Twenty-one of the more than 200 girls kidnapped over two years ago in a raid on their school in Chibok town by Boko Haram militants have been released, the BBC reported on Thursday citing a government official.
The spokesman for Nigerian President Muhammadu Buhari has tweeted confirmation of the Chibok girls’ release
“The President welcomes the release of the girls but cautioned Nigerians to be mindful of the fact that more than 30,000 fellow citizens.” Mallam Garba Shehu said
The release of the girls, in a limited number is the outcome of negotiations between the administration and the Boko Haram…
— Mallam Garba Shehu (@GarShehu) October 13, 2016
Previous reports of the girls’ release have turned out to be wrong.
The Islamist militant group kidnapped more than 270 students from a school in Chibok in April 2014 – an act that provoked international condemnation.
It also sparked one of the biggest global social media campaigns, with tweeters using the hashtag #BringBackOurGirls.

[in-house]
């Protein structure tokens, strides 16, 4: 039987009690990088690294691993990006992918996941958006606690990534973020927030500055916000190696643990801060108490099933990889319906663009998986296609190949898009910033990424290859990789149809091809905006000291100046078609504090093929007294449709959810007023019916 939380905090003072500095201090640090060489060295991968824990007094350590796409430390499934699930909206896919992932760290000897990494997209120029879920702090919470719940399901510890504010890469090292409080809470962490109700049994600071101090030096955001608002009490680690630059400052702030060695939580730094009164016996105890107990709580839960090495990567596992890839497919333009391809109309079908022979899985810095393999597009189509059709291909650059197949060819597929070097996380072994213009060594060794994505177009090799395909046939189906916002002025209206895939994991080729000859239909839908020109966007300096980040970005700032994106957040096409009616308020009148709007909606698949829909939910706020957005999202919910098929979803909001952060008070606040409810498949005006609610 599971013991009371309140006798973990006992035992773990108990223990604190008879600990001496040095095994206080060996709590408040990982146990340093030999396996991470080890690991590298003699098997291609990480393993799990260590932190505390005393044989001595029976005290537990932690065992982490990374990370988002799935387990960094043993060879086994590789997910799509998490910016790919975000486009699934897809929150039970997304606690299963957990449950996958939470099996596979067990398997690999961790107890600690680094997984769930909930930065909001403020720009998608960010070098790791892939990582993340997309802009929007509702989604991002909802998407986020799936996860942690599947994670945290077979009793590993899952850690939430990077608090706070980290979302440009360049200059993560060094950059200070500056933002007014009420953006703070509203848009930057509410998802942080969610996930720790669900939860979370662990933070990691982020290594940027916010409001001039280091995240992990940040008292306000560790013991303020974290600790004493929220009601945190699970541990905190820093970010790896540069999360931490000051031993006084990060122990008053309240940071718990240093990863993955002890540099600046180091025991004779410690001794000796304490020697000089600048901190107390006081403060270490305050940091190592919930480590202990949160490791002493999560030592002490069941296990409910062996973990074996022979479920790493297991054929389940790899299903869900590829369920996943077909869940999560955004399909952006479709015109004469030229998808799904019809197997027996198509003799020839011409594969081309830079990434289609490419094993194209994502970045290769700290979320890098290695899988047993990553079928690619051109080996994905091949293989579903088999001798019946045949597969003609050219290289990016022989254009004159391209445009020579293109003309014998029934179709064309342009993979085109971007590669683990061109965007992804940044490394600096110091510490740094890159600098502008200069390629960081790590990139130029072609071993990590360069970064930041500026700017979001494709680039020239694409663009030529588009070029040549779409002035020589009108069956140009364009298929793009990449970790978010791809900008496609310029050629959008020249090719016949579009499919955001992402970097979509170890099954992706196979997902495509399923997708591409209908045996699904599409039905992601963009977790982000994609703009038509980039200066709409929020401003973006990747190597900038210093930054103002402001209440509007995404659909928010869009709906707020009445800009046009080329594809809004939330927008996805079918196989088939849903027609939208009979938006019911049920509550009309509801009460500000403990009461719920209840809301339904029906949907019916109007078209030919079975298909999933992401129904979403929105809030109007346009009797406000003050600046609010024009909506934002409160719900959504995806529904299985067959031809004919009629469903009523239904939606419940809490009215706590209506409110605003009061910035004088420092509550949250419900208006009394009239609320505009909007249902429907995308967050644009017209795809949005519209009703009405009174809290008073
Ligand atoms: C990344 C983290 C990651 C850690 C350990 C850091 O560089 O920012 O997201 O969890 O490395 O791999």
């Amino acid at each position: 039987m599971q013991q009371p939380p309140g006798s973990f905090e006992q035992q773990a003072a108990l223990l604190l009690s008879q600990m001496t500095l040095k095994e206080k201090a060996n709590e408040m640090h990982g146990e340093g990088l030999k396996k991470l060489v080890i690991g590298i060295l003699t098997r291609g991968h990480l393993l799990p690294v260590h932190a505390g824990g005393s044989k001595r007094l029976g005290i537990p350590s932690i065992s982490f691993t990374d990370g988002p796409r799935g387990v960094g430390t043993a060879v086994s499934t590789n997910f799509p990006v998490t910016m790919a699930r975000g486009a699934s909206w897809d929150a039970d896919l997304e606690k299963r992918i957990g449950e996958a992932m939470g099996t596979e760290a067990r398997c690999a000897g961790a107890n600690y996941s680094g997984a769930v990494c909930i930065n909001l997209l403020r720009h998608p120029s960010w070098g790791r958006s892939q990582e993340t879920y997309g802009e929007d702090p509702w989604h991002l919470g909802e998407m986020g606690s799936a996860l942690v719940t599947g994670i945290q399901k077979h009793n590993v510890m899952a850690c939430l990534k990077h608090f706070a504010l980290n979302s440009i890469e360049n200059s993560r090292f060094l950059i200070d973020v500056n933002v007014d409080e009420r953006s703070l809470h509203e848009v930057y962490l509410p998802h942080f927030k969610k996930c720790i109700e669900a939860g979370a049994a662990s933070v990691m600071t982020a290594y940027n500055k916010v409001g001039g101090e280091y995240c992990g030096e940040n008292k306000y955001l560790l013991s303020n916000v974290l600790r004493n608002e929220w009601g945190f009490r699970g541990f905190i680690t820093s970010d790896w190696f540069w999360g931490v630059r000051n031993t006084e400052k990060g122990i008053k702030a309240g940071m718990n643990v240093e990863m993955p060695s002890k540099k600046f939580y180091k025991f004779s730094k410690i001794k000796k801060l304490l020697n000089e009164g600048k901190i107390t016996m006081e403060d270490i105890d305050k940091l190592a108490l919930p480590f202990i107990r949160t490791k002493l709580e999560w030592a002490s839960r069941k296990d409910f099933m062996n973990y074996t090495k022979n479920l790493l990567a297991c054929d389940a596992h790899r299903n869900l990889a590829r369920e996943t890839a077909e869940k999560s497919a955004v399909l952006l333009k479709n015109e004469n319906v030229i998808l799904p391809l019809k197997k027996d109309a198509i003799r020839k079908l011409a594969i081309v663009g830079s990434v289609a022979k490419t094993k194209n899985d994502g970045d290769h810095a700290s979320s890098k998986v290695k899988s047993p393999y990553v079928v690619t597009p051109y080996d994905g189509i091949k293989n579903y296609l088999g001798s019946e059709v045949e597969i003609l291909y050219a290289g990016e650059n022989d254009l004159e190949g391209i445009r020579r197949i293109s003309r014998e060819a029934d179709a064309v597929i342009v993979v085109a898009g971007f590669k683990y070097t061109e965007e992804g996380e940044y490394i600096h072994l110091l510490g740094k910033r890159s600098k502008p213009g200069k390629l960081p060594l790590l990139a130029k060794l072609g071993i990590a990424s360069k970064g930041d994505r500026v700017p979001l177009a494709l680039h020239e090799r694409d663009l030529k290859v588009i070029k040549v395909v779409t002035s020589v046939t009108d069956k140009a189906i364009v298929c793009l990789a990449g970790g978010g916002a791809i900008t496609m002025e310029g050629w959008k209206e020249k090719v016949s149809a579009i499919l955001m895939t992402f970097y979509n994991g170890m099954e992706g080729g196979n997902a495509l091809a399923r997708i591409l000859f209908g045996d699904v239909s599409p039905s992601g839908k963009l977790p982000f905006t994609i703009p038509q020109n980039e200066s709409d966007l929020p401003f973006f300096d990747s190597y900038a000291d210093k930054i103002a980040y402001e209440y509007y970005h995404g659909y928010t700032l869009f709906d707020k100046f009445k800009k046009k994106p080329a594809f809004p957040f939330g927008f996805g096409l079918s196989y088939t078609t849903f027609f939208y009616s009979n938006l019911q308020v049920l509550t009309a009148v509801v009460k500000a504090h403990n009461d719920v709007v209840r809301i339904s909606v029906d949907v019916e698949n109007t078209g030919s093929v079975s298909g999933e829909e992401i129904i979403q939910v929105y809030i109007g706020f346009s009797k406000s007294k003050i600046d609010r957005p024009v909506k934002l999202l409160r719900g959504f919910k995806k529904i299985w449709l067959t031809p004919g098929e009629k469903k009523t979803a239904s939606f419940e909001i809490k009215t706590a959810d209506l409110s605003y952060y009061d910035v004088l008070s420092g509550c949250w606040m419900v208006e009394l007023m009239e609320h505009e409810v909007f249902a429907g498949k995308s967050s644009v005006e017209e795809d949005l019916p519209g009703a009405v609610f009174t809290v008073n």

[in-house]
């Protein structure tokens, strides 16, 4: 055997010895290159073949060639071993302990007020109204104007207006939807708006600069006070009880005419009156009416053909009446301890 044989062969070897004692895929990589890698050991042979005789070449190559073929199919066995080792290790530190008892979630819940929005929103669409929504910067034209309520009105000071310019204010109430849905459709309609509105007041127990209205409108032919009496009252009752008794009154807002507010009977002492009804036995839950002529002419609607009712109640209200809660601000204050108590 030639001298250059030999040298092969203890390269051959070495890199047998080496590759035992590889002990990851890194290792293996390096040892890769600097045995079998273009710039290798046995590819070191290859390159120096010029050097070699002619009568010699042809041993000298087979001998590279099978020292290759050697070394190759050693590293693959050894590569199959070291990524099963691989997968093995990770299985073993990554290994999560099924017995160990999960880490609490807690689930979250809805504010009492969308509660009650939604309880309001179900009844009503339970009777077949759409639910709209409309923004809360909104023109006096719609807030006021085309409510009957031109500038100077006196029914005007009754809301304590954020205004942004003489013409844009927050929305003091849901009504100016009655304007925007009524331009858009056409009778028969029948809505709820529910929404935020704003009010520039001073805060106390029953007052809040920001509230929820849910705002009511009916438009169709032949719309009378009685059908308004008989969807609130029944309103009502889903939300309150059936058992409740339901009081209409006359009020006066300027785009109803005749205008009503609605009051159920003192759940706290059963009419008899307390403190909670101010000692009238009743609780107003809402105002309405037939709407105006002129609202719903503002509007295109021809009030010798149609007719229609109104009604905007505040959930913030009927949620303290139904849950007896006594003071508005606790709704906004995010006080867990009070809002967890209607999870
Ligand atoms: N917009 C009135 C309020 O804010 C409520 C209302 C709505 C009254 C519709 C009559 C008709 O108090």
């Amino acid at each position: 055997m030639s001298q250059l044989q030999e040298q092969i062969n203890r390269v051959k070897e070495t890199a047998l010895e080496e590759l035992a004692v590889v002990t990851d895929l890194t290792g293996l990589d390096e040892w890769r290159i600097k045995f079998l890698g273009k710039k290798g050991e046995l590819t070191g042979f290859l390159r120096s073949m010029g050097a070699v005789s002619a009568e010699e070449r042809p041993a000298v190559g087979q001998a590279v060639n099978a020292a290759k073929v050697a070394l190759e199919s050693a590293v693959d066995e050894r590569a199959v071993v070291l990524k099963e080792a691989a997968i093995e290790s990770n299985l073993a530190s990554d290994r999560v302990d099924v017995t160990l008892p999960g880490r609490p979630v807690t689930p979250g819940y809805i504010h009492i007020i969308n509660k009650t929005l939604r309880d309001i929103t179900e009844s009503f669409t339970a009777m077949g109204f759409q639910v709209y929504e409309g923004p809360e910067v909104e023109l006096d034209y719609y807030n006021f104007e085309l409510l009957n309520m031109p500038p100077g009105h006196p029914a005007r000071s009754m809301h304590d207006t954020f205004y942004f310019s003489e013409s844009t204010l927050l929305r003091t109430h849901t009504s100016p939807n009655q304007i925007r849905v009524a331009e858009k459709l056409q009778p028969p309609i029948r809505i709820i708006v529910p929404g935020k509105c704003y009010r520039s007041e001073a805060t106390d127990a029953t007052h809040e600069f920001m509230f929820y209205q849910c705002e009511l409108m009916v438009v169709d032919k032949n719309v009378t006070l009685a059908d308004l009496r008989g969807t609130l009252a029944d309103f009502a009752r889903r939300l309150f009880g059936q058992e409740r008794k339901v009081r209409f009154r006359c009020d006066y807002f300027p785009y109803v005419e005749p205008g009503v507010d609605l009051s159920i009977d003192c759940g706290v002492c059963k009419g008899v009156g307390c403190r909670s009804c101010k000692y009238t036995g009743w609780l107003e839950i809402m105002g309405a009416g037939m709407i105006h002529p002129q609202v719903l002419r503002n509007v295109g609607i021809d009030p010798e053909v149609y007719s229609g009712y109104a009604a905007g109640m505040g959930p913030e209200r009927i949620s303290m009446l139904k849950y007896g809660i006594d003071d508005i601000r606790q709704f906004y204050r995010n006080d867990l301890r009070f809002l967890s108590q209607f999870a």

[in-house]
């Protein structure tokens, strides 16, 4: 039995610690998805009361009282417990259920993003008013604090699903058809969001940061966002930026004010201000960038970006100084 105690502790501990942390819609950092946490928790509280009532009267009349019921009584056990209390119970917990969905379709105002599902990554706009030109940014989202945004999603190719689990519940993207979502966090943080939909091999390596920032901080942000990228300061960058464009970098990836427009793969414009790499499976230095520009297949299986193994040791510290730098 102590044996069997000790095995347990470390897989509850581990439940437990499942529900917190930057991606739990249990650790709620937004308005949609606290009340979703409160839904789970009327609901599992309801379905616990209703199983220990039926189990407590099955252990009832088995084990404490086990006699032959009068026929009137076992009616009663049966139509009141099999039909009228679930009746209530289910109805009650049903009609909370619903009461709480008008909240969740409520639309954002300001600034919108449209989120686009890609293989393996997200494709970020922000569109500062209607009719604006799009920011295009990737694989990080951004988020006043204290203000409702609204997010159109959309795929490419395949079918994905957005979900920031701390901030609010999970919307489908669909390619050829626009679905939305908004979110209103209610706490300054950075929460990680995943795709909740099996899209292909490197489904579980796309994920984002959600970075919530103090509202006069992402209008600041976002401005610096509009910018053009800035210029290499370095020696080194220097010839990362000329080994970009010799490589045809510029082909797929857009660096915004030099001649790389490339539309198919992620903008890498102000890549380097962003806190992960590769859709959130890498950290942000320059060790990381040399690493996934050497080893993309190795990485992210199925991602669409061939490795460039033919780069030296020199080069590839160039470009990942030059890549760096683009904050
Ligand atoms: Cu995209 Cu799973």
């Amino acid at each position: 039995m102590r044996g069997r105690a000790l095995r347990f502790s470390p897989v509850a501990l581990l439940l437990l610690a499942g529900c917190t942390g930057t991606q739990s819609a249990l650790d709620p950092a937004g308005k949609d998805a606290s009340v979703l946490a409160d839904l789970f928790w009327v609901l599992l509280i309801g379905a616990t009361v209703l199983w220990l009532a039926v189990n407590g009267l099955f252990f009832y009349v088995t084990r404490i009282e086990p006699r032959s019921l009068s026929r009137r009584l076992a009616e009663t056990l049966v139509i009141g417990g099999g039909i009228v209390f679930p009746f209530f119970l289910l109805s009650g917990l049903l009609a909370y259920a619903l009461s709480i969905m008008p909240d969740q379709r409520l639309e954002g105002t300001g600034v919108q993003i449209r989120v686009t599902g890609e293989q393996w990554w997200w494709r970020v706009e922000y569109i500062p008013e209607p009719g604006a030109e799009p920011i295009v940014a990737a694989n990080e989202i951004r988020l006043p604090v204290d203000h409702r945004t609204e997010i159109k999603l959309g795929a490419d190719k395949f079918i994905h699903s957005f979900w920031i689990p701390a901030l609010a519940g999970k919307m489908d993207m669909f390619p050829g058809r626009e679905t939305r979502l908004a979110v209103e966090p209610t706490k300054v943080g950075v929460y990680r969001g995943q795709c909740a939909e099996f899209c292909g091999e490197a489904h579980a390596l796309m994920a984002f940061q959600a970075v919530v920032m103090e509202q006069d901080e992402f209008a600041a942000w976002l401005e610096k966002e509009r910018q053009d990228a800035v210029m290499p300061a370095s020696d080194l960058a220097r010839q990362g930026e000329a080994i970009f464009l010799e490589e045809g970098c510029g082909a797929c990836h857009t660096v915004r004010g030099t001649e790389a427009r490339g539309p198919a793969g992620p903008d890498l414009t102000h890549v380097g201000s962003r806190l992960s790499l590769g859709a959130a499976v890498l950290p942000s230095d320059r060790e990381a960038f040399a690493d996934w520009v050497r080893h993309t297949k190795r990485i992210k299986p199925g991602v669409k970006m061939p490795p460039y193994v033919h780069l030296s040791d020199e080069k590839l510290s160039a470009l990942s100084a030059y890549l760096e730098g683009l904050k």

The BBC’s Martin Patience in Nigeria says the government official did not say how the kidnapped students had been rescued.
But the military is currently carrying out a large-scale operation in the Sambisa forest, which is a Boko Haram stronghold.
There has only been one confirmed release of a student kidnapped from Chibok more than two years ago.
In May, a 19-year-old woman was found carrying by an army-backed vigilante group.
After that it was believed that 218 students were still missing – more than 50 managed to escape on the day they were captured.
Boko Haram has also kidnapped thousands of other people during its seven-year insurgency in north-east Nigeria.